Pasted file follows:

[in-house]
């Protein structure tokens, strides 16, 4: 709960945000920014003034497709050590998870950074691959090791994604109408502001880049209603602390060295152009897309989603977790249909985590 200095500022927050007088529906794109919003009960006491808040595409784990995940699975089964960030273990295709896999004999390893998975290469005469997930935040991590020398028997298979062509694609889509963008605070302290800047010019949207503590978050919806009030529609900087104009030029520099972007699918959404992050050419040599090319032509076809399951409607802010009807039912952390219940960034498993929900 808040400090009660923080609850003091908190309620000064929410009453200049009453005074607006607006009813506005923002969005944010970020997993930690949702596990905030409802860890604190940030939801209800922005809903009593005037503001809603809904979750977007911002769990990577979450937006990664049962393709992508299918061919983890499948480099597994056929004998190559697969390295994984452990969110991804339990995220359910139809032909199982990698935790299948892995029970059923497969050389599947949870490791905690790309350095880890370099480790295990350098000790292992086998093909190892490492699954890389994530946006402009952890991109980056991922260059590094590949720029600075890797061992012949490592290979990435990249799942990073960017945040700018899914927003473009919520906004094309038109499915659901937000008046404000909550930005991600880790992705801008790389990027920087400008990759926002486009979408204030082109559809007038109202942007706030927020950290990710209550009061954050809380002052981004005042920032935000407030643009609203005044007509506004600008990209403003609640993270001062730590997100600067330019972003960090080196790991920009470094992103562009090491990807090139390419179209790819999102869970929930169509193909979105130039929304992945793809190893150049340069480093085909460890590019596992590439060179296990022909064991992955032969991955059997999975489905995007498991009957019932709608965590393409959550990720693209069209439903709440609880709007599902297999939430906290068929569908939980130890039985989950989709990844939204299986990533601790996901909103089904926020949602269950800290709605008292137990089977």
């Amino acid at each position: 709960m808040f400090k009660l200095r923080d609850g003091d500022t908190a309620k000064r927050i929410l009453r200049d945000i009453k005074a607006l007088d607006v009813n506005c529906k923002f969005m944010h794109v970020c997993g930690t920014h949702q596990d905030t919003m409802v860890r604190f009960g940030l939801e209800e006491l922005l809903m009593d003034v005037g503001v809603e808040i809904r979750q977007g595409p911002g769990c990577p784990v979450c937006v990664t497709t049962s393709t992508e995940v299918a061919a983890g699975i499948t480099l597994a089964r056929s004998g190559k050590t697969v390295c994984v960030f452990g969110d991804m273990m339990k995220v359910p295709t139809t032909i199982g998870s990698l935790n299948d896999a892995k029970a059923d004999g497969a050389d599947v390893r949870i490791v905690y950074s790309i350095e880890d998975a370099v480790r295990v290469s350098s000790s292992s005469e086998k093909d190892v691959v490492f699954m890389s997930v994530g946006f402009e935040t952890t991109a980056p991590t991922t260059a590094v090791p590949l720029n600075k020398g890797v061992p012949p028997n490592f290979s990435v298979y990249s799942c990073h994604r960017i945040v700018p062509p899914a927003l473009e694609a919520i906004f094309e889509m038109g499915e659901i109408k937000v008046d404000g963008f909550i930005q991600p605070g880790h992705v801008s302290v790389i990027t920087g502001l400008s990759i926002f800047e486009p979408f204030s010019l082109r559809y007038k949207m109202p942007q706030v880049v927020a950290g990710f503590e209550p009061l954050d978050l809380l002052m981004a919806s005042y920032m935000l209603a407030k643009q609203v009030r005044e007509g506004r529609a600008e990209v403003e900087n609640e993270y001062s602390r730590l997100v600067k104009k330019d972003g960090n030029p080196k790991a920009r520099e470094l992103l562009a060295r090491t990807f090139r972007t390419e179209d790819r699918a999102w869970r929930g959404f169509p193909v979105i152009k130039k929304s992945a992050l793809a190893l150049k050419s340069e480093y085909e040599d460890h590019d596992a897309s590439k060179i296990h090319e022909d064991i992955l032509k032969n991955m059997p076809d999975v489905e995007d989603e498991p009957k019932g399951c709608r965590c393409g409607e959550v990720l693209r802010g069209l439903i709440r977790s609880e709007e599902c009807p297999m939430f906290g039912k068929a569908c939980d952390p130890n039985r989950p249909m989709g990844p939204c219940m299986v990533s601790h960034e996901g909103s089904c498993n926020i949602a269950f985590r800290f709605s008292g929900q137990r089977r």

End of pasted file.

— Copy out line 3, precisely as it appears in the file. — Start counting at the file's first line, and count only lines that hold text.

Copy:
């Amino acid at each position: 709960m808040f400090k009660l200095r923080d609850g003091d500022t908190a309620k000064r927050i929410l009453r200049d945000i009453k005074a607006l007088d607006v009813n506005c529906k923002f969005m944010h794109v970020c997993g930690t920014h949702q596990d905030t919003m409802v860890r604190f009960g940030l939801e209800e006491l922005l809903m009593d003034v005037g503001v809603e808040i809904r979750q977007g595409p911002g769990c990577p784990v979450c937006v990664t497709t049962s393709t992508e995940v299918a061919a983890g699975i499948t480099l597994a089964r056929s004998g190559k050590t697969v390295c994984v960030f452990g969110d991804m273990m339990k995220v359910p295709t139809t032909i199982g998870s990698l935790n299948d896999a892995k029970a059923d004999g497969a050389d599947v390893r949870i490791v905690y950074s790309i350095e880890d998975a370099v480790r295990v290469s350098s000790s292992s005469e086998k093909d190892v691959v490492f699954m890389s997930v994530g946006f402009e935040t952890t991109a980056p991590t991922t260059a590094v090791p590949l720029n600075k020398g890797v061992p012949p028997n490592f290979s990435v298979y990249s799942c990073h994604r960017i945040v700018p062509p899914a927003l473009e694609a919520i906004f094309e889509m038109g499915e659901i109408k937000v008046d404000g963008f909550i930005q991600p605070g880790h992705v801008s302290v790389i990027t920087g502001l400008s990759i926002f800047e486009p979408f204030s010019l082109r559809y007038k949207m109202p942007q706030v880049v927020a950290g990710f503590e209550p009061l954050d978050l809380l002052m981004a919806s005042y920032m935000l209603a407030k643009q609203v009030r005044e007509g506004r529609a600008e990209v403003e900087n609640e993270y001062s602390r730590l997100v600067k104009k330019d972003g960090n030029p080196k790991a920009r520099e470094l992103l562009a060295r090491t990807f090139r972007t390419e179209d790819r699918a999102w869970r929930g959404f169509p193909v979105i152009k130039k929304s992945a992050l793809a190893l150049k050419s340069e480093y085909e040599d460890h590019d596992a897309s590439k060179i296990h090319e022909d064991i992955l032509k032969n991955m059997p076809d999975v489905e995007d989603e498991p009957k019932g399951c709608r965590c393409g409607e959550v990720l693209r802010g069209l439903i709440r977790s609880e709007e599902c009807p297999m939430f906290g039912k068929a569908c939980d952390p130890n039985r989950p249909m989709g990844p939204c219940m299986v990533s601790h960034e996901g909103s089904c498993n926020i949602a269950f985590r800290f709605s008292g929900q137990r089977r």